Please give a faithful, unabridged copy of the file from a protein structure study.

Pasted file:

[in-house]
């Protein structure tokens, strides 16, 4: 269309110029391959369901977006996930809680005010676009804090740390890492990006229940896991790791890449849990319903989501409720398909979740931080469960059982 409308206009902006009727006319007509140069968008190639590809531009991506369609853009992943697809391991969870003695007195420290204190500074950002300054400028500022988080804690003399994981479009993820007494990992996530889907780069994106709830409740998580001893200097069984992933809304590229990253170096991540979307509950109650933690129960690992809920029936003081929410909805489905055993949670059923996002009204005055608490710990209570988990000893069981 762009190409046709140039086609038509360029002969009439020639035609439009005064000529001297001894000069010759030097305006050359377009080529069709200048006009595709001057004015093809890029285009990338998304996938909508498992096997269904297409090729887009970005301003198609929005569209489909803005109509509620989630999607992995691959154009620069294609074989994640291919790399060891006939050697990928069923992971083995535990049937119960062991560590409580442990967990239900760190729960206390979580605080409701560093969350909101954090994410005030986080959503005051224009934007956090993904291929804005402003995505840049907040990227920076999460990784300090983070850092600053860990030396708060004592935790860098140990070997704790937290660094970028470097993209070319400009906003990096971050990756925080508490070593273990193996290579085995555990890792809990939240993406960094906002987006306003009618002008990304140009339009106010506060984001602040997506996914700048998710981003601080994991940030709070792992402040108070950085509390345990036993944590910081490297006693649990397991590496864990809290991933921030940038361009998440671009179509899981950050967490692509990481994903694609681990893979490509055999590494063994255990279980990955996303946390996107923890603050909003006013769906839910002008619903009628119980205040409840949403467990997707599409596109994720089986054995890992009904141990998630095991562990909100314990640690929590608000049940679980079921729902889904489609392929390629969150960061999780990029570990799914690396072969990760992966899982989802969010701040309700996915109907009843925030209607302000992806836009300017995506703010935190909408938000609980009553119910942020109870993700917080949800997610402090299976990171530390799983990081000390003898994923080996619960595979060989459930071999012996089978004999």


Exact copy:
[in-house]
């Protein structure tokens, strides 16, 4: 269309110029391959369901977006996930809680005010676009804090740390890492990006229940896991790791890449849990319903989501409720398909979740931080469960059982 409308206009902006009727006319007509140069968008190639590809531009991506369609853009992943697809391991969870003695007195420290204190500074950002300054400028500022988080804690003399994981479009993820007494990992996530889907780069994106709830409740998580001893200097069984992933809304590229990253170096991540979307509950109650933690129960690992809920029936003081929410909805489905055993949670059923996002009204005055608490710990209570988990000893069981 762009190409046709140039086609038509360029002969009439020639035609439009005064000529001297001894000069010759030097305006050359377009080529069709200048006009595709001057004015093809890029285009990338998304996938909508498992096997269904297409090729887009970005301003198609929005569209489909803005109509509620989630999607992995691959154009620069294609074989994640291919790399060891006939050697990928069923992971083995535990049937119960062991560590409580442990967990239900760190729960206390979580605080409701560093969350909101954090994410005030986080959503005051224009934007956090993904291929804005402003995505840049907040990227920076999460990784300090983070850092600053860990030396708060004592935790860098140990070997704790937290660094970028470097993209070319400009906003990096971050990756925080508490070593273990193996290579085995555990890792809990939240993406960094906002987006306003009618002008990304140009339009106010506060984001602040997506996914700048998710981003601080994991940030709070792992402040108070950085509390345990036993944590910081490297006693649990397991590496864990809290991933921030940038361009998440671009179509899981950050967490692509990481994903694609681990893979490509055999590494063994255990279980990955996303946390996107923890603050909003006013769906839910002008619903009628119980205040409840949403467990997707599409596109994720089986054995890992009904141990998630095991562990909100314990640690929590608000049940679980079921729902889904489609392929390629969150960061999780990029570990799914690396072969990760992966899982989802969010701040309700996915109907009843925030209607302000992806836009300017995506703010935190909408938000609980009553119910942020109870993700917080949800997610402090299976990171530390799983990081000390003898994923080996619960595979060989459930071999012996089978004999």